The ruling Democratic Labour Party (DLP) is promising Barbadians that it will not privatize the transport system if it were to be elected for a third straight term next election.
Seizing on a suggestion last week by economist and Barbados Labour Party (BLP) candidate for Christ Church East Central Ryan Straughn that Government should privatize the Transport Board, the DLP today charged that such a move would be akin to giving up on the people at a time when the economy is in shambles.
“We were a bit surprised the other day to learn of the statement coming from Mr Straughn, the economist, at the Tom Adams lecture. Basically, what is being advocated was the privatizing of transport in Barbados in terms of getting away from the Transport Board.
“We must be careful in this country that when we go through these times we are prepared to throw out the baby with the bath water. And that is precisely what was suggested by Mr Straughn. Even in advanced countries it is recognized that state transportation still has to play a role,” James Paul, the DLP’s chairman of committees and Member of Parliament for St Michael West Central told journalists at a press conference.
Straughn trod into the issue which both the BLP and the DLP have viewed as toxic, when he told the eighth Tom Adams Memorial Lecture at the Barbados Workers’ Union headquarters last Wednesday that it was time that Barbadians realize Government did not have to own buses in order to deliver subsidized fares.
While suggesting that the economy was at its lowest ebb and that the Transport Board was operating as a burden to the state, Straughn, a private financial consultant, contended that divestment “would provide much higher value for money for you the taxpayer, than if we continue with the current system as is”.
The BLP’s Jeffrey Bostic and General Secretary Dr Jerome Walcott have both distanced the party from Straughn’s recommendation, insisting that the rookie politician did not speak for the Opposition party on the issue.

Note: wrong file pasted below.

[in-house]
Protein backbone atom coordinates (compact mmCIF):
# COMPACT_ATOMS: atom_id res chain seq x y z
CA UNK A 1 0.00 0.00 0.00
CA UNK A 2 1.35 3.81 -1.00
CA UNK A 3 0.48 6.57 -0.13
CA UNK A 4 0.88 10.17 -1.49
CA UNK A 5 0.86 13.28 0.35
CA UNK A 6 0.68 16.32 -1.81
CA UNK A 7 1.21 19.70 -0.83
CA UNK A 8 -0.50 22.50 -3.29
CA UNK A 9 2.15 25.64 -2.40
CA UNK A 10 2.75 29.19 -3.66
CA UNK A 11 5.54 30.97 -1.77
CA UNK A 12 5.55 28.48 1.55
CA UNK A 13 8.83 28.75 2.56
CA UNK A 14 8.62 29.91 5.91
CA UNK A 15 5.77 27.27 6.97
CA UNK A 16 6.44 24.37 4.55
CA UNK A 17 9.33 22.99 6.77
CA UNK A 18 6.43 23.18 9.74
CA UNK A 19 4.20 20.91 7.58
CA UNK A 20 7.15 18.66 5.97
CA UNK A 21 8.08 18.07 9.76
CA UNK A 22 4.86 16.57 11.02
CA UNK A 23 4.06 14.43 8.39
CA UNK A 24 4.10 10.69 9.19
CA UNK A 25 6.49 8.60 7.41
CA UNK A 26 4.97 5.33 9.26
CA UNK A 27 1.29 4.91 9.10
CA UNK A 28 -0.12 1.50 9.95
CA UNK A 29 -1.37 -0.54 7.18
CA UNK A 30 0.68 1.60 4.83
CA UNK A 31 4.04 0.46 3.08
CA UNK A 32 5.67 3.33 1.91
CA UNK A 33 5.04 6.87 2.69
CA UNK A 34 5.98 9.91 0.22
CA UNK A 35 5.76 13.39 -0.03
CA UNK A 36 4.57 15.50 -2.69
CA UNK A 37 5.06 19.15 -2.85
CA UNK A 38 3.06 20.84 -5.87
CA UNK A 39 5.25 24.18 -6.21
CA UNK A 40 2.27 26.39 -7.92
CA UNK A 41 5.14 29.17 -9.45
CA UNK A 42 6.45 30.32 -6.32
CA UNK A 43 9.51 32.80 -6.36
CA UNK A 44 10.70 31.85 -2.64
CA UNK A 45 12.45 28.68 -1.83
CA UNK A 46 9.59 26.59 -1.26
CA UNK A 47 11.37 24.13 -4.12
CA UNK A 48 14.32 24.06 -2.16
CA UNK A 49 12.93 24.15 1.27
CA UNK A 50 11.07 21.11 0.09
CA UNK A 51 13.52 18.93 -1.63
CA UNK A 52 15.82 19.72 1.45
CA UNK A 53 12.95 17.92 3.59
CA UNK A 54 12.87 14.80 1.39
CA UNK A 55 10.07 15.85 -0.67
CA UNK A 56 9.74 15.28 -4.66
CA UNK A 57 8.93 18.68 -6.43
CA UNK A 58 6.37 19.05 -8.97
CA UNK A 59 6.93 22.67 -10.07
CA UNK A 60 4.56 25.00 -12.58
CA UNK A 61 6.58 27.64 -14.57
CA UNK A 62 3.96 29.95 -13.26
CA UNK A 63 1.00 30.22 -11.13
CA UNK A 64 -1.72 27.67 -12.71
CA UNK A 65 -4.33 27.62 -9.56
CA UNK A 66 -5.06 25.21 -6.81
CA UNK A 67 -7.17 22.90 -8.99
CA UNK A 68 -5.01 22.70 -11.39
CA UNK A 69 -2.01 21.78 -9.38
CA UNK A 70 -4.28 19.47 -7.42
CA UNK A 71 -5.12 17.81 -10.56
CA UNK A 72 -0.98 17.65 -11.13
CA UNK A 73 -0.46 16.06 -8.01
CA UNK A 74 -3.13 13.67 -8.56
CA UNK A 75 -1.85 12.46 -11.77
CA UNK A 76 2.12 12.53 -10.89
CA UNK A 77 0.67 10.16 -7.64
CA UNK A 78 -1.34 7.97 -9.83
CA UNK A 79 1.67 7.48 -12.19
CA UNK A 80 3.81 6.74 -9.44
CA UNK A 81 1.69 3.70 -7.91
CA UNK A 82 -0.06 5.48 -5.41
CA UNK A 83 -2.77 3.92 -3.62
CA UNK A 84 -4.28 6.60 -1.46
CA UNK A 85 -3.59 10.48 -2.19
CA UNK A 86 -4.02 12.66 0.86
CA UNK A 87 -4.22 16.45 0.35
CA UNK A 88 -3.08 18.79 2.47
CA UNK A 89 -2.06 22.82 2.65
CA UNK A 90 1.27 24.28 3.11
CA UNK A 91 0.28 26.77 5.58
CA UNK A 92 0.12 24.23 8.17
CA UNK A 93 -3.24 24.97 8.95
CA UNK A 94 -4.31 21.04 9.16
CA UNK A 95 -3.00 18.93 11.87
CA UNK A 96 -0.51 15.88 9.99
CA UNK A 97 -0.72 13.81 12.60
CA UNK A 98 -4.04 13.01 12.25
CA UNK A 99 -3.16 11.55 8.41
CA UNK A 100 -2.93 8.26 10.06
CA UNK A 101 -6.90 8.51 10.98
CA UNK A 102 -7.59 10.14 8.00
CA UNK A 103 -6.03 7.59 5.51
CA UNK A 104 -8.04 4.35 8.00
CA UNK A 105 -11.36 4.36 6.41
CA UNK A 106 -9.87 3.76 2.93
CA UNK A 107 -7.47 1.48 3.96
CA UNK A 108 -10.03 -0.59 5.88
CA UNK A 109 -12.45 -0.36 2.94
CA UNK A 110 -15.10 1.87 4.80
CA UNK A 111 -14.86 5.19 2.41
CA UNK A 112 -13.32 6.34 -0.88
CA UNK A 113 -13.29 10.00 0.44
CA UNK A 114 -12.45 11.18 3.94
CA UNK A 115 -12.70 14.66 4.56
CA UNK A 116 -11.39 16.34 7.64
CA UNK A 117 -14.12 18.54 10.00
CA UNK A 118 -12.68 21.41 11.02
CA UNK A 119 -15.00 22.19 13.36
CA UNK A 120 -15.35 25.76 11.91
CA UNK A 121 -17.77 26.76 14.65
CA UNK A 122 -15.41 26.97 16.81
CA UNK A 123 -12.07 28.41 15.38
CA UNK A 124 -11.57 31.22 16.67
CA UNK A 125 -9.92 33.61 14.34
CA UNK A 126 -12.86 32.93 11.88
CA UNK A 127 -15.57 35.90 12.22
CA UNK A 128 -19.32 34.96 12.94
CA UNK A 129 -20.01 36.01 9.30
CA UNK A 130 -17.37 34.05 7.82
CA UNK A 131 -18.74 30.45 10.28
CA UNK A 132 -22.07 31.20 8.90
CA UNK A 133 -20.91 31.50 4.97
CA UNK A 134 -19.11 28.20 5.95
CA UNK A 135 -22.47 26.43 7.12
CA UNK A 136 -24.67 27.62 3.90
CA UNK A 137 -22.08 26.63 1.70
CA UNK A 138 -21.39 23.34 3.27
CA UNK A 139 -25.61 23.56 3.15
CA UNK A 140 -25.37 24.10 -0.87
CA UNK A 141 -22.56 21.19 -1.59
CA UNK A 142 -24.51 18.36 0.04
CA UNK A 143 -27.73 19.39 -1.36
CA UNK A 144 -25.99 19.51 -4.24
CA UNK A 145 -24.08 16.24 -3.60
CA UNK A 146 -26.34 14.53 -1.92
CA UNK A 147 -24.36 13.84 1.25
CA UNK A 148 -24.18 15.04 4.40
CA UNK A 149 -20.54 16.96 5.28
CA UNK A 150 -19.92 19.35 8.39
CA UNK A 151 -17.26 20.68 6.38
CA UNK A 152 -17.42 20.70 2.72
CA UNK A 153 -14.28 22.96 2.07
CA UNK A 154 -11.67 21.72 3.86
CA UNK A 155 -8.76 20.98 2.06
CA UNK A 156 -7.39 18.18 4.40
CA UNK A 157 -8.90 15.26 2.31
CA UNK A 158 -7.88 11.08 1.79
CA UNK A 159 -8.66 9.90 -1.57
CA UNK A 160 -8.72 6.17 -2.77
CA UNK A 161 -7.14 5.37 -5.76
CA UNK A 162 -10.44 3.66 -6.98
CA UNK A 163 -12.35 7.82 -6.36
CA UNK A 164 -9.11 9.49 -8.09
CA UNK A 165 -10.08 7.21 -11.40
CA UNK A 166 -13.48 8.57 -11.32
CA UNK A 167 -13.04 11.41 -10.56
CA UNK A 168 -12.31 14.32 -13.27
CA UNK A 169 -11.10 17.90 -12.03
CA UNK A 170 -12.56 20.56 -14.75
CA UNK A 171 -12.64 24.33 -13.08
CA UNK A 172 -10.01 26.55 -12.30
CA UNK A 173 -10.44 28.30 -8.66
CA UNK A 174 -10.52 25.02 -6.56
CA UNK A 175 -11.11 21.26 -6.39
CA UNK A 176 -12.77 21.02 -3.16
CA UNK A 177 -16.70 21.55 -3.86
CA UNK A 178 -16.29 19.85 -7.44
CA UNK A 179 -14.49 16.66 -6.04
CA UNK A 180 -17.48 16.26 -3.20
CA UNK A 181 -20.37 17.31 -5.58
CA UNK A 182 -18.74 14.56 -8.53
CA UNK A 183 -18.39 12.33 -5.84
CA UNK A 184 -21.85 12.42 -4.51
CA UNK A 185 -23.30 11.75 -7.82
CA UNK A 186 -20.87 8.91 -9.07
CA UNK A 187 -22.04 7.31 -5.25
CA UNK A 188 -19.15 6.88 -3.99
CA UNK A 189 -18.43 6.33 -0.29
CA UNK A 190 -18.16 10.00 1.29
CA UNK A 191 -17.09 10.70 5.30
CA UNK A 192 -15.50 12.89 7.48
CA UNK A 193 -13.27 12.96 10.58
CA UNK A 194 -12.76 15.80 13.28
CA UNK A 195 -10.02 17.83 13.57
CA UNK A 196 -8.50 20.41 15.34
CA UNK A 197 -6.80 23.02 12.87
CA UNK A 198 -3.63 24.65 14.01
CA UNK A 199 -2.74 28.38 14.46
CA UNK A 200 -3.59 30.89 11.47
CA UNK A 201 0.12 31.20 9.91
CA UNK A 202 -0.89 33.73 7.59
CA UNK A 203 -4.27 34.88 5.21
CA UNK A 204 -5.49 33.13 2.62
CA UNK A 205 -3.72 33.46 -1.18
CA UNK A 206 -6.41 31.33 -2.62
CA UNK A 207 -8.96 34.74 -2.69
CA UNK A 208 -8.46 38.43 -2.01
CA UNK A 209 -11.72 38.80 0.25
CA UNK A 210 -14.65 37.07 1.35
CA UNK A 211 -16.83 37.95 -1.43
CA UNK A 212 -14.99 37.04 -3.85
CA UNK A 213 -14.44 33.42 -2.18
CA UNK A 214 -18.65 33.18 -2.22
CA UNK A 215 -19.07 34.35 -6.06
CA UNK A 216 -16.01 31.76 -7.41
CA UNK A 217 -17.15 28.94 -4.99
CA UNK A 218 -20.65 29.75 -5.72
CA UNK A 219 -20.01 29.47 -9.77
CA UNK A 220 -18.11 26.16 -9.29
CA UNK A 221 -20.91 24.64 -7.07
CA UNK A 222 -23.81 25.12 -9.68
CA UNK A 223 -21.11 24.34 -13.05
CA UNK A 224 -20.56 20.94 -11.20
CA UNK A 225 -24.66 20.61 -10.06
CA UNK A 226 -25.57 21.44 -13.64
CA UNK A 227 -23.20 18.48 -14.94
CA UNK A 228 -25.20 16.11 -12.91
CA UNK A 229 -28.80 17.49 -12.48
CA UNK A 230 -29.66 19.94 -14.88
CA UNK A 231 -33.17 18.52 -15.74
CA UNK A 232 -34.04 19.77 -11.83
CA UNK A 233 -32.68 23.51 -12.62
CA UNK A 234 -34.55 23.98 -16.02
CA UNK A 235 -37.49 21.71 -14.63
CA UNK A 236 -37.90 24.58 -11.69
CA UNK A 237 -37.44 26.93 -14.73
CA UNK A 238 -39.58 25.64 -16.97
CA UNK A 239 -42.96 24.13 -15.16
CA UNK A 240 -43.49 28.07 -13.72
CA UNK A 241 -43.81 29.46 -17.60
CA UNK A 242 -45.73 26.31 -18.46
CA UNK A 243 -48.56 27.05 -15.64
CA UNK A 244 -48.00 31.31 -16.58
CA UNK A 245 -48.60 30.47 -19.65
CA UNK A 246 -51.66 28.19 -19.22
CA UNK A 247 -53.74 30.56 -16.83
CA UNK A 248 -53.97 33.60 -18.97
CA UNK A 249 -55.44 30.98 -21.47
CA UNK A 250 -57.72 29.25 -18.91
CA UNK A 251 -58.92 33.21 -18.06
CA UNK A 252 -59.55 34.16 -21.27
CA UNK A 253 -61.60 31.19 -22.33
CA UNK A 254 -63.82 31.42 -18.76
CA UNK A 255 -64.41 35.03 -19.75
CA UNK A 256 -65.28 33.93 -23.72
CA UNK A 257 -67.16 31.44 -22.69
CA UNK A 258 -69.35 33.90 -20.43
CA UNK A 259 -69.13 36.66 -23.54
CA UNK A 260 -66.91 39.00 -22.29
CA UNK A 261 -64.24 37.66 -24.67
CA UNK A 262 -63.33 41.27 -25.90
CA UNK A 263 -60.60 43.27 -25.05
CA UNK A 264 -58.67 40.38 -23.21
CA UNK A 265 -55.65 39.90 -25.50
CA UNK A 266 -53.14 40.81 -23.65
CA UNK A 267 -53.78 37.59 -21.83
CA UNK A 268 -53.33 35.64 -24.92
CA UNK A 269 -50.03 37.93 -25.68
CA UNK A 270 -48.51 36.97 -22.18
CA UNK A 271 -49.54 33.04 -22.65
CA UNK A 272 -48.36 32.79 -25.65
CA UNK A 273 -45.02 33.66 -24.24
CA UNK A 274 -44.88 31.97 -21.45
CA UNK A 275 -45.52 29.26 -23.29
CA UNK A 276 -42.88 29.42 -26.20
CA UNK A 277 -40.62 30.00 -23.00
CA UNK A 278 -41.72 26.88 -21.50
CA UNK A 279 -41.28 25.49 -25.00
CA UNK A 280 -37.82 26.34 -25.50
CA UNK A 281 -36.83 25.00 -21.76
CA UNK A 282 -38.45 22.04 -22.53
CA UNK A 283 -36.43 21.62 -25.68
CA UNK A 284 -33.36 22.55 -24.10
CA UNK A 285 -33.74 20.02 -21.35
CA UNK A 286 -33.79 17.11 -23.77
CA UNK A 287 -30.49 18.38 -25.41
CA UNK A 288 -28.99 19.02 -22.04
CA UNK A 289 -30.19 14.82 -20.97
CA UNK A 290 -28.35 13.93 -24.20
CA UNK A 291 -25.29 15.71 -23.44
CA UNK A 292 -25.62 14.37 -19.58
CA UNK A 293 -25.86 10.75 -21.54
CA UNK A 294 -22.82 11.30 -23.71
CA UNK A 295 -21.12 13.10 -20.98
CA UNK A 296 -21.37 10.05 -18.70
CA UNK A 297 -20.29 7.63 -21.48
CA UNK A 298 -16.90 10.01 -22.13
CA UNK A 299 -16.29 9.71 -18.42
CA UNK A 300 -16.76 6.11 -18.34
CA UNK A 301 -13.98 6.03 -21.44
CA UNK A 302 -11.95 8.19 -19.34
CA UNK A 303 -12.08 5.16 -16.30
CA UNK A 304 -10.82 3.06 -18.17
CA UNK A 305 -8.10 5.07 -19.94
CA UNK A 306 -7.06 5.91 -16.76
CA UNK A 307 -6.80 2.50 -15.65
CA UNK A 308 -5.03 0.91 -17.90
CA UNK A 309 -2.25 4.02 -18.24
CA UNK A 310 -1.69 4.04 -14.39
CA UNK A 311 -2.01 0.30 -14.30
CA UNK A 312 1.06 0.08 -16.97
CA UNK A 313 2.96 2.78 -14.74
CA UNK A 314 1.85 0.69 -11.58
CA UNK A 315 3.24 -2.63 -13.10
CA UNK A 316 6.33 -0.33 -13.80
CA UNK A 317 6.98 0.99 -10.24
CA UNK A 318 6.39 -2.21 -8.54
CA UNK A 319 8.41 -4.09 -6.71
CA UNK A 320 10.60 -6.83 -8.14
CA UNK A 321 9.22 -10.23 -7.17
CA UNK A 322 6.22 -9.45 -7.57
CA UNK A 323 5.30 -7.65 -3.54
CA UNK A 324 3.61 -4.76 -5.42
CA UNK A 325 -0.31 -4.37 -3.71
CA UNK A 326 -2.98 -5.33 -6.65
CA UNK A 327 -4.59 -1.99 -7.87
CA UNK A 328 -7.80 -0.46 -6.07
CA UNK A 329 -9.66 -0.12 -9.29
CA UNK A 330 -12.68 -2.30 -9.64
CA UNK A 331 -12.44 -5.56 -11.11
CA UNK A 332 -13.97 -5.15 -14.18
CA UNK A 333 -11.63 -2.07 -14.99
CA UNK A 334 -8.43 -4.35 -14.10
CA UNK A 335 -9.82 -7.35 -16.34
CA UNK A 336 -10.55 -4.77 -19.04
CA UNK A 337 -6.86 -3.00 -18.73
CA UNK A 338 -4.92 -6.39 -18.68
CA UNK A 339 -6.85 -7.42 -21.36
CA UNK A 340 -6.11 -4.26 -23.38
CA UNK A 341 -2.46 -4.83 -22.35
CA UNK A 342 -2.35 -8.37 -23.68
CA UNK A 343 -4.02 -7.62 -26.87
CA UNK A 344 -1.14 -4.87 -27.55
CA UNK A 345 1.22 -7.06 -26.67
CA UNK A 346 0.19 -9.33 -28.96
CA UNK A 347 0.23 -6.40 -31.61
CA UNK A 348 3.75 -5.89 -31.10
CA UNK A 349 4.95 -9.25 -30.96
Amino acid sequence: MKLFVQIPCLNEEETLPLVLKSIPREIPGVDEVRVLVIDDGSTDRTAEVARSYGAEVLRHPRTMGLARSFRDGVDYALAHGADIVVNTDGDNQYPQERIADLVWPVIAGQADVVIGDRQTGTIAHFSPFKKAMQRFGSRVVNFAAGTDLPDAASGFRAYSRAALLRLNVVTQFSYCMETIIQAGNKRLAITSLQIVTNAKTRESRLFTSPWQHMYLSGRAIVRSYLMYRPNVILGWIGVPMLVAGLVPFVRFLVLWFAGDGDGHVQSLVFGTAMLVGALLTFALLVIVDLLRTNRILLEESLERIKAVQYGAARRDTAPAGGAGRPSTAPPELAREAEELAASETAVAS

This has not satisfied the DLP, with Paul – who spoke before Walcott had reiterated his party’s position – describing Bostic’s rejection of Staughn’s advice as a demonstration of “the kind of desperate politics which we are likely to descend to”.
Paul suggested that Government’s role in the public transport system should be modified, but said the state must still be involved.
“To let a key activity in a country, a key factor that facilitates economic development, that helps to transport people . . . to give that over to private speculation suggests that we are giving up on our people. Basically, the main rudiments development that is there that would help facilitate development in the country, we are giving up on it and we are leaving private enterprise to take charge.
“We cannot support these type of things,” he stressed, while warning that Barbados should not pander to the whims and fancies of the international financial institutions which may recommend privatization and let go of those things which have made this country great.
Privatization of the transport system was a major campaign issue in the last general election, with the DLP charging through a television commercial that the BLP would force pensioners and students to pay bus fare by placing the Transport Board in private hands.
Political pundits credited the advert for the DLP’s victory which few saw coming.